US set to sign Arms Trade Treaty
Following reports that Secretary of State John Kerry will sign the Arms Trade Treaty on behalf of the USA on Wednesday morning, Salil Shetty, Amnesty International’s Secretary General commented:
“This is a milestone towards ending the flow of conventional arms that fuel atrocities and abuse. The US is the world's largest arms dealer, but has so far had a mixed record of suspending arms supplies on human rights grounds.
“We now need to see this commitment by the US - and the 86 other countries that have signed the Arms Trade Treaty - matched by action. They must implement the Treaty and bring to an end the supply of weapons to countries where they would be used to commit or facilitate genocide, crimes against humanity, war crimes or other serious human rights violations.
“The tragic situation in Syria underlines the horrific human cost of the reckless global arms trade. The Arms Trade Treaty is the opportunity to prevent such human suffering in the future. Governments must seize this once in a lifetime opportunity. The world is now waiting for China and Russia to match the US commitment."
Salil Shetty is available for interview from the United Nations in New York, where he is due to address a high level event on the Arms Trade Treaty on Wednesday. Amnesty International’s other experts on the arms trade are available from London.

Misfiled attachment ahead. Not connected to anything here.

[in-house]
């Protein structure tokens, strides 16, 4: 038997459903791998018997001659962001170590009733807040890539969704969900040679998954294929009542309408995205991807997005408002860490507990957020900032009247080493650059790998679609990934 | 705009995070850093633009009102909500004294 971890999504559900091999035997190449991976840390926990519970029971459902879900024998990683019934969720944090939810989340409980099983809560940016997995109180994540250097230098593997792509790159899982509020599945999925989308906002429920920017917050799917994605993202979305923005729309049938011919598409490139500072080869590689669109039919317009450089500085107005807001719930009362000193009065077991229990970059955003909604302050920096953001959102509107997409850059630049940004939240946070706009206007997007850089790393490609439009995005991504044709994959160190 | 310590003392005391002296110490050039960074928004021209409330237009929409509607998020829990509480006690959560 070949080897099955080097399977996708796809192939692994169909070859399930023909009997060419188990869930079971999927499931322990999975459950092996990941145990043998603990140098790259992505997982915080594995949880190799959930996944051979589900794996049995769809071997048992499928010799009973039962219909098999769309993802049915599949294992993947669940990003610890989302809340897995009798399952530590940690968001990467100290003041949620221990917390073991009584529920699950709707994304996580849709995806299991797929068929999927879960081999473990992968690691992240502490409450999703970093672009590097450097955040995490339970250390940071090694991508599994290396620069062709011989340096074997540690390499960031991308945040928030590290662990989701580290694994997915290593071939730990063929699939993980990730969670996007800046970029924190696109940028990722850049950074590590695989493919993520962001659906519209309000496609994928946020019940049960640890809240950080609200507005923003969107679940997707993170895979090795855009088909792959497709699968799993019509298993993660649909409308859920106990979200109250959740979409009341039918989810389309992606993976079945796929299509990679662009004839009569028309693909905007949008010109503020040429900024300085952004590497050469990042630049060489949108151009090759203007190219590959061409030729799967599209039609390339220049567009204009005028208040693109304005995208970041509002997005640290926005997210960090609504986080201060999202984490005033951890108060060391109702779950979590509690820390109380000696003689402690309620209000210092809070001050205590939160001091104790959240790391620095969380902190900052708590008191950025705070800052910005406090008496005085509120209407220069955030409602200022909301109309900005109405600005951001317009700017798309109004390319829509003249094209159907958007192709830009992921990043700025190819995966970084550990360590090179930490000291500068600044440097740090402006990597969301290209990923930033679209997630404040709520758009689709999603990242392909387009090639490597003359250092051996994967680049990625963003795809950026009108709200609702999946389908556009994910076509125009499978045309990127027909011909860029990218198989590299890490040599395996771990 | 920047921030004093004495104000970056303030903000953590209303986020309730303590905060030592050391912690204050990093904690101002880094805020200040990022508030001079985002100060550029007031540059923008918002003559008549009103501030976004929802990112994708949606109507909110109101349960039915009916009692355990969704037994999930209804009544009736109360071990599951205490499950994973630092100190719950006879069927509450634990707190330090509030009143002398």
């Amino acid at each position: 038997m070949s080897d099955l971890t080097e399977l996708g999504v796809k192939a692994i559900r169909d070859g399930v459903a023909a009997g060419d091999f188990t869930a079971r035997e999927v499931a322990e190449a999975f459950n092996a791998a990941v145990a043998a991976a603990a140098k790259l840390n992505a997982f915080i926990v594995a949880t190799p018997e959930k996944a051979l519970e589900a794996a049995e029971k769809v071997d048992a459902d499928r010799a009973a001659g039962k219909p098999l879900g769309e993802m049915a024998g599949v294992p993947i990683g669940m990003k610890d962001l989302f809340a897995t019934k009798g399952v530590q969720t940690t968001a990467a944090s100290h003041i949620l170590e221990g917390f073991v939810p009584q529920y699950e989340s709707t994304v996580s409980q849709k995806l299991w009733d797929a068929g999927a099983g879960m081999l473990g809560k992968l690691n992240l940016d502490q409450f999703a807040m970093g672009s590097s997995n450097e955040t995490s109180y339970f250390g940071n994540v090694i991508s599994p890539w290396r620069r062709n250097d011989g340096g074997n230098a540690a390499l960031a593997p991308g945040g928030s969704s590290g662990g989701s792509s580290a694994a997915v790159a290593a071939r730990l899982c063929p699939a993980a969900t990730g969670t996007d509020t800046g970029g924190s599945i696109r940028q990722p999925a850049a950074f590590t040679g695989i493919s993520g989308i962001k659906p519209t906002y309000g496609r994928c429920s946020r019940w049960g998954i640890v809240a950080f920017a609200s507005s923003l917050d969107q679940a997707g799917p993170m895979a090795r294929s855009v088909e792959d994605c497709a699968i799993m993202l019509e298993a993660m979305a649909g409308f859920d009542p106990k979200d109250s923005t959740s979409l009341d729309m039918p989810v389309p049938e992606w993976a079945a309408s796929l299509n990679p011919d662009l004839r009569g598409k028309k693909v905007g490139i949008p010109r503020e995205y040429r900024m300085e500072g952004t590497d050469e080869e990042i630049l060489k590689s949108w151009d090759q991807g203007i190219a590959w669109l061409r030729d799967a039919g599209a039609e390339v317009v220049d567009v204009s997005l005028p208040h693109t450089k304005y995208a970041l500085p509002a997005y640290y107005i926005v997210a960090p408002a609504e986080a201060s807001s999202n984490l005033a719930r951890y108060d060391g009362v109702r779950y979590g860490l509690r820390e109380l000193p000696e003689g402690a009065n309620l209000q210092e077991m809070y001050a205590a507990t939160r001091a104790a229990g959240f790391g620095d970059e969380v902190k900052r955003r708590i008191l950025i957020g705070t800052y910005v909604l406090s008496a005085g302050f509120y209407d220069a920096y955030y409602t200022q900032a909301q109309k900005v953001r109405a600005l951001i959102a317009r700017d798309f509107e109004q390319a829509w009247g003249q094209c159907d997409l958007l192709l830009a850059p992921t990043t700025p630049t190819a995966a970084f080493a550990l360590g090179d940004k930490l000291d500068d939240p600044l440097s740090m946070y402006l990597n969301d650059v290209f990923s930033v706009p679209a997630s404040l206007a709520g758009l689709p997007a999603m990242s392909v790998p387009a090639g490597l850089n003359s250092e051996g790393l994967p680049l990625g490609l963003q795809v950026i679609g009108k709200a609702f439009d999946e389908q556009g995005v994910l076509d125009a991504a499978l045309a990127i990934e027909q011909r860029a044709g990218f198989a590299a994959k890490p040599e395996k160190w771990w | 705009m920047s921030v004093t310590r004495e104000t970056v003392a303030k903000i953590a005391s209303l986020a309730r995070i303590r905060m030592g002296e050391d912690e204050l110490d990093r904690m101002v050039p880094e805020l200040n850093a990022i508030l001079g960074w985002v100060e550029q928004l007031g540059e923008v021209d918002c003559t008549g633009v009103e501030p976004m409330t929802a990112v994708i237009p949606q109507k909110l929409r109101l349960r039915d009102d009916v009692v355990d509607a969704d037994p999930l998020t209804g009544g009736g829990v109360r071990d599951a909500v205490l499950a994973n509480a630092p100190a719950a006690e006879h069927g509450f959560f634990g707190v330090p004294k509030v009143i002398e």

For further information please contact Tom Mackey, Amnesty International Press Office on +44 7904 398 285 email@example.com
Key facts and figures
- At least 500,000 people die every year on average and millions more individuals are displaced and abused as result of armed violence and conflict,
- The United States is by far the world’s largest arms trader, accounting for around 30 per cent of conventional arms transfers in terms of value.
- The USA supplies arms to more than 170 countries and has a mixed record of suspending arms supplies on human rights grounds:
As the main arms supplier to Egypt, the USA authorized the sale of small arms as well as millions of rounds of ammunition and riot-control chemical agents despite the security forces’ violent crackdown on protesters in 2011.
Yemen was also supplied with small arms, chemical agents and armoured vehicles, and Bahrain with small arms. Elsewhere, the US Department of State has continued to provide the Colombian security forces with arms through US military aid and training, despite their persistent violations of human rights.
- 86 countries have signed the ATT to date. Many – including key arms-producing countries in the European Union – are in the process of ratifying the ATT. Shortly after 50 countries have ratified the treaty it will enter into force.
For the full list of countries that have signed the ATT please click here
Amnesty International has campaigned since the early 1990s to achieve robust, legally binding global rules on international arms transfers to stem the flow of conventional arms and munitions that fuel atrocities and abuse. Amnesty International believes that the Arms Trade Treaty represents a significant step towards this goal and provides a firm foundation to better regulate the international flow of weapons.
The ATT prohibits states from transferring conventional weapons to countries when they know those weapons would be used to commit or facilitate genocide, crimes against humanity or war crimes.
The Treaty also obligates all governments to assess the risk of transferring arms, ammunition or components to another country where they could be used to commit or facilitate serious violations of international humanitarian and human rights law. Where that overriding risk is real and cannot be mitigated, states have agreed the transfer will not go forward.
For further information on Amnesty International’s campaign for an Arms Trade Treaty click here